Modified Rectorite Provides Reliable Rheology and Suspendability in Biodiesel-Based Fluids
- Adam Wilson (JPT Special Publications Editor)
- Document ID
- Society of Petroleum Engineers
- Journal of Petroleum Technology
- Publication Date
- November 2018
- Document Type
- Journal Paper
- 76 - 77
- 2018. SPE/IADC Middle East Drilling Technology Conference and Exhibition
- 2 in the last 30 days
- 57 since 2007
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This article, written by Special Publications Editor Adam Wilson, contains highlights of paper SPE 189310, “Novel Modified Rectorite Provides Reliable Rheology and Suspendability for Biodiesel-Based Drilling Fluid,” by Wai Li, SPE, Beijing Oilchemleader Science and Technology Development Company; Jishan Liu, The University of Western Australia; Xionghu Zhao, Jian Zhang, and Jiwei Jiang, SPE, China University of Petroleum; Tao He, GWDC Drilling Fluid Company; Liu Liu and Peiyuan Shen, The University of Western Australia; and Min Zhang, Sinopec, prepared for the 2018 SPE/IADC Middle East Drilling Technology Conference and Exhibition, Abu Dhabi, 29–31 January. The paper has not been peer reviewed.
The use of organophilic clays as additives to provide proper rheological and filtration properties in nonaqueous drilling fluids (NADFs) has long been a topic of study. Currently, most of these clays are based on the modification of bentonite with quaternary ammonium salts. As new NADF systems emerge, novel clay-modification technologies are needed to obtain more-effective organophilic clays for specific drilling fluids. This paper introduced a modified rectorite designed for biodiesel-based drilling fluid (BBDF).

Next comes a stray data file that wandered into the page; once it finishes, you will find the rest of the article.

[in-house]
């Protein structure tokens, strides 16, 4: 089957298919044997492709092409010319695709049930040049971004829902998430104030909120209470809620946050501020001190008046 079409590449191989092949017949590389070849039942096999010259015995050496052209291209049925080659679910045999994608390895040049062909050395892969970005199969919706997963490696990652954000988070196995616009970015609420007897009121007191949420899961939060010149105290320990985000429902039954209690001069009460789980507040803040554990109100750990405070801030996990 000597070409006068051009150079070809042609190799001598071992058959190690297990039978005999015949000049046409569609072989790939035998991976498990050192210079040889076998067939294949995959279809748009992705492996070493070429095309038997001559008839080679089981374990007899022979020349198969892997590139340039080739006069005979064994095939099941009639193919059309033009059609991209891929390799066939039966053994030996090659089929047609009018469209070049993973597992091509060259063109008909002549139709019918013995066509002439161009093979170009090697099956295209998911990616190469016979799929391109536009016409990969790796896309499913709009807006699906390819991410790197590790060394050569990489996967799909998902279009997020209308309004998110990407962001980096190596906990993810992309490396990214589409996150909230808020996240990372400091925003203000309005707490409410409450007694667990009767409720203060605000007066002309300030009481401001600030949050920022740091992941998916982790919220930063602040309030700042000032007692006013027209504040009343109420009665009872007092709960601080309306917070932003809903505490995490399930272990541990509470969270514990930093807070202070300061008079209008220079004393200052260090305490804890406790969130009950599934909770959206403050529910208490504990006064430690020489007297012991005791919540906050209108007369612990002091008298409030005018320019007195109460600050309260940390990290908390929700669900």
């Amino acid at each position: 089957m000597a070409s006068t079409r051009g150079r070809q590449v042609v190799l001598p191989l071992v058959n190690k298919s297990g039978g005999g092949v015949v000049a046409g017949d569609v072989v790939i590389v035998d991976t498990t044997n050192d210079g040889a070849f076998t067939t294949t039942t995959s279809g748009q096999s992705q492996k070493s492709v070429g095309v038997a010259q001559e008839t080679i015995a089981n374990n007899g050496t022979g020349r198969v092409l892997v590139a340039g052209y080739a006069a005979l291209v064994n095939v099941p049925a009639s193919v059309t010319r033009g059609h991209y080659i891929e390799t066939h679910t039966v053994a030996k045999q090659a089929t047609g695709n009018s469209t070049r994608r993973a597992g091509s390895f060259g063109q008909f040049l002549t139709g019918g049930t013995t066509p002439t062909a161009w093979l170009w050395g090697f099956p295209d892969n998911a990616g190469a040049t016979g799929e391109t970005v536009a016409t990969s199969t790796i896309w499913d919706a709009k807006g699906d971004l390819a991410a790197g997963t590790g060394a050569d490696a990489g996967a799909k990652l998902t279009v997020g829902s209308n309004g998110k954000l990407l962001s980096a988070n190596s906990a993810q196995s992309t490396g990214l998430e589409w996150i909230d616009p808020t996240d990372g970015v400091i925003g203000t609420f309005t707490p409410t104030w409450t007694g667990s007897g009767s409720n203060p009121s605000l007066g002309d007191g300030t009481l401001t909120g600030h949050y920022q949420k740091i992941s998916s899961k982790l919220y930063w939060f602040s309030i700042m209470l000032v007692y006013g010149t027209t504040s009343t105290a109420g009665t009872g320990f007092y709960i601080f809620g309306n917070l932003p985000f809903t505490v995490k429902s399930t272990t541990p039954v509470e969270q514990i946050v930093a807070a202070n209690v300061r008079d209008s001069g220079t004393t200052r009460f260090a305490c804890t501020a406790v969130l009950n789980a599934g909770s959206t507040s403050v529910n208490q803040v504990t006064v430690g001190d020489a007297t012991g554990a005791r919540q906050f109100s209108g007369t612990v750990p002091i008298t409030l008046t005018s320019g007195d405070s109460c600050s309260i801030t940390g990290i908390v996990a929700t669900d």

Biodiesel has drawn a great deal of attention from petroleum scientists and drilling engineers who are seeking environmentally friendly, high-performance, low-cost drilling fluids. The advantageous properties of biodiesel—such as a high flash point (for fire safety), sufficient viscosity (to carry cuttings to the surface during drilling), low eco-toxicity, excellent biodegradability, and good lubricity—make it suitable as a base oil for drilling fluid. Biodiesel also is relatively inexpensive in many situations. Many investigations and trials are being con-ducted on BBDF, suggesting some exciting results.
A general necessity for new drilling-fluid techniques is to customize a series of corresponding chemical additives; BBDF is no exception. Preliminary experience has shown that an additive used in traditional oil-based drilling fluids (OBDFs) may be unable to perform well in a BBDF system. Consequently, new additives should be developed for BBDF in order to obtain the optimal operational and environmental properties.
Traditionally, most organophilic clays for drilling fluids are based on the intercalating reaction between bentonite and quaternary ammonium salts, which are classified as cationic surfactants. However, this type of organobentonite (OB) still has some disadvantages, such as eco- toxicity and high resistance to degradation when discarded in the environment.
Inexpensive rectorite has been selected to replace the commonly used bentonite as the raw clay to produce organophilic clay through a modification reaction with nonionic surfactants. Crucial properties, including swelling index, viscosity, yield point, gel strength, and suspendability, were evaluated.
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